Saturday, March 29, 2008

Faithfully in-between...

‘I do not deny anything but I preserve the right to doubt everything’

I am a person who abides the above principle. Perhaps the main reason behind this is that the statement above denounces the value of absolute truth whilst it refuses to become an absolute truth itself. I am not a rationalist and so I need some kind of faith in a higher power, but so does everyone else. That is all clear to me. The question is – why do people retain their faith even though they go to great lengths trying to escape from it? In the end faith in itself adopts a different form and shape altogether and remains within us, never truly leaving us but simply progressing and regressing, sometimes violently alternating between one such form and another. Ultimately, we revolt against it but its clutch on our throats is inconceivably greater and more powerful than our means to liberate ourselves. But it is not this asphyxiating clutch that is the true issue here; the crux of the matter is to be found elsewhere, in this very process of progression and regression, this constant, seemingly perpetual flux that our concept of faith undergoes each day.
We, ultra-sensitive doubters, are mentally structured in such a way that our faith is extremely variable and often completely random to the point that sometimes we may abruptly experience a total shift in perspective even if it is for a fleeting moment. Our quintessential aim is to squeeze out the most of it so that our memory is kept fresh for reason to instigate the process of fermentation – our chief goal. But in our aim is to be found our pain, for in that very same process of fermentation, we end up in a state of emotional hypothermia – a feeling of internal stagnancy eventually transformed into bitterness and resentment.
Allow me to be more personal here. I am generally a reserved character, often shy though I do frequently experience bouts of spontaneous arrogance which I later end up regretting. I think I also lack will-power because in all the times I have tried to be someone other than my usual self, I have mostly failed though I have had some high points. I am perceived as shy and ‘charming’ by some people, and well, the rest are more or less indifferent. I absolutely loathe the word ‘charming’ when it is used to describe me for it implies meekness and general clumsiness – a shorter way of saying ‘good-natured’. To a latent egocentric like me, this is intolerable and rather pathetic because such adjectives are far too modest and unimpressive. A cuddly teddy-bear could be described as ‘charming’ but not a man. Call a highly-opinionated man ‘charming’ and you might well sense that his ostensibly grateful smile is, figuratively speaking, a worn-out curtain behind which an anarchical feeling of spite is concealed; there is the most effective rhetorical device to emasculate a man – to call him ‘charming’. And so I feel, to my utter embitterment, that on the outside I am perceived precisely in this manner. Of course I might be wrong for I am no mind-reader and I cannot know what other people are thinking but the overriding gist of it all is I think pretty clear.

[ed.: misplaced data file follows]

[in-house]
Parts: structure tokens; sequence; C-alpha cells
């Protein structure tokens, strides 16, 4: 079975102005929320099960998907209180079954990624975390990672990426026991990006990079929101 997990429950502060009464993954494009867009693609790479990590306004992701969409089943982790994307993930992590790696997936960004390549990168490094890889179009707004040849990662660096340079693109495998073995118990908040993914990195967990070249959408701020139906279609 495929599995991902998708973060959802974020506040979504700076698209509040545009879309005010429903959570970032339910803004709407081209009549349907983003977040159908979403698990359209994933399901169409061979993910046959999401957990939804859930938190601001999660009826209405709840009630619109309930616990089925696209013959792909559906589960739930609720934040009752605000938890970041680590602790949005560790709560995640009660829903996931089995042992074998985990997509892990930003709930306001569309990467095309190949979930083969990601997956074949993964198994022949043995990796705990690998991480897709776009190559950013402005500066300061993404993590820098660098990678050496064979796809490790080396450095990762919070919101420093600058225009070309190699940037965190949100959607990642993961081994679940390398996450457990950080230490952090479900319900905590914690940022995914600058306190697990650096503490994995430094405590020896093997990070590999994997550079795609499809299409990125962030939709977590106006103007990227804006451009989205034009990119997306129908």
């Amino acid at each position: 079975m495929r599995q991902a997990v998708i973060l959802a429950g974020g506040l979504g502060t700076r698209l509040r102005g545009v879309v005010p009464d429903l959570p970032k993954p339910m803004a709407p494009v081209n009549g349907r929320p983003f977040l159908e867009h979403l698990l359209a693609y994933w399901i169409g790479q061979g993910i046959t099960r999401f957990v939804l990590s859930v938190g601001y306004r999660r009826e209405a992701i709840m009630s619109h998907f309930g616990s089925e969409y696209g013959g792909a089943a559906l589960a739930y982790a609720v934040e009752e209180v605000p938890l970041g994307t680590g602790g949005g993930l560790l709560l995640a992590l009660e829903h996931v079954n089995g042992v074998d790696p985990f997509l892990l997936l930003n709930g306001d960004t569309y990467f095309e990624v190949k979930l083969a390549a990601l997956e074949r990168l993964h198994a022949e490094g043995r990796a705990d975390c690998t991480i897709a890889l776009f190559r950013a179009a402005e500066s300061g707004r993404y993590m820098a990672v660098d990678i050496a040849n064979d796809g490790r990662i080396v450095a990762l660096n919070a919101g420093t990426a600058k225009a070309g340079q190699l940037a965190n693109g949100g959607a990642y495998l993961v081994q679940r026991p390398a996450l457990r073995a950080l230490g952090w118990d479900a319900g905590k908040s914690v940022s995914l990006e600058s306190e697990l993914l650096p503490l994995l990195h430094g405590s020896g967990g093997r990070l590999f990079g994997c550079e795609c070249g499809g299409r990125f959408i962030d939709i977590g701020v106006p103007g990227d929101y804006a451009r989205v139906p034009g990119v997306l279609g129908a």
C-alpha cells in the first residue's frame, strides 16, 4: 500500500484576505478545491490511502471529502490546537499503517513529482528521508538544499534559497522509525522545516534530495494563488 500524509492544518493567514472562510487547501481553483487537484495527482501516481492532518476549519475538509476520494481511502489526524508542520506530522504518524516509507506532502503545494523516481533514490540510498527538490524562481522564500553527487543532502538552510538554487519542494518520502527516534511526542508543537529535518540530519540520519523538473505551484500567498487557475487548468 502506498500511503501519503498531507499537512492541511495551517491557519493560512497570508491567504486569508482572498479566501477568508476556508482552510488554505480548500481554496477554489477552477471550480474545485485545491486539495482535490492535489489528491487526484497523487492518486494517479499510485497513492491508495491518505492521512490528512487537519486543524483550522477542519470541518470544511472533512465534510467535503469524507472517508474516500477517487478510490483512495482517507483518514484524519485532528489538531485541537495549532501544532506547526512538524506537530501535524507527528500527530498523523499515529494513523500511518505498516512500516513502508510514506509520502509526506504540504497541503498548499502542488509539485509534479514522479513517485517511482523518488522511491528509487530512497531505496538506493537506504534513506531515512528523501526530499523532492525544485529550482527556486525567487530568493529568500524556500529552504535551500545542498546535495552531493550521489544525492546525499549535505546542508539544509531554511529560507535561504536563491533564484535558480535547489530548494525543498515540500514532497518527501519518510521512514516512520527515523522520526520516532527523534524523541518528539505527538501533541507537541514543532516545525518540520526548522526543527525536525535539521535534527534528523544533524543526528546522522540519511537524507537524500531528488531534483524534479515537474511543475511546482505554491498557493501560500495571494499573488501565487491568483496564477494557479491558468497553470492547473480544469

Our problem as ultra-sensitive doubters is that in our hyperactive self-denigration, we base our faith on preconceptions. These preconceptions tend to distort our view of the universe as a whole and chisel directly into the realm of our instincts. We end up being judgemental in accordance with principles extracted from raw instinct and raw human instinct is never moderate; it always strives towards sensationalism and often succeeds in reaching the point of intuitive Jacobinist totalitarianism. In other words, it preaches chaos.

However, I am not here to discuss the inner-workings of vanity.

It is simply the case that when our desire is to convey to the outside world a sense of self-assertiveness and we come to fail and instead this self-assertiveness is mistaken for self-deprecation, this failure becomes the ingredient for future mental volatility.
I am not ‘charming’ and I do not want to be; but when I am perceived as such, well what choice am I left with but to continue pretending. In our daily lives, our moods oscillate according to circumstances and we try to give a false impression of ourselves to every individual person we come across. How are we to stay sane then? We can’t and you are wondering why we need faith...
It is not simply to keep us going and make us put up with a lot of shit. That’s not the case. Our faith is lost in the abyss of timelessness. There is not enough time goddamn it!

With this indomitable current of crap that society showers us with, we simply do not have time to stop believing...


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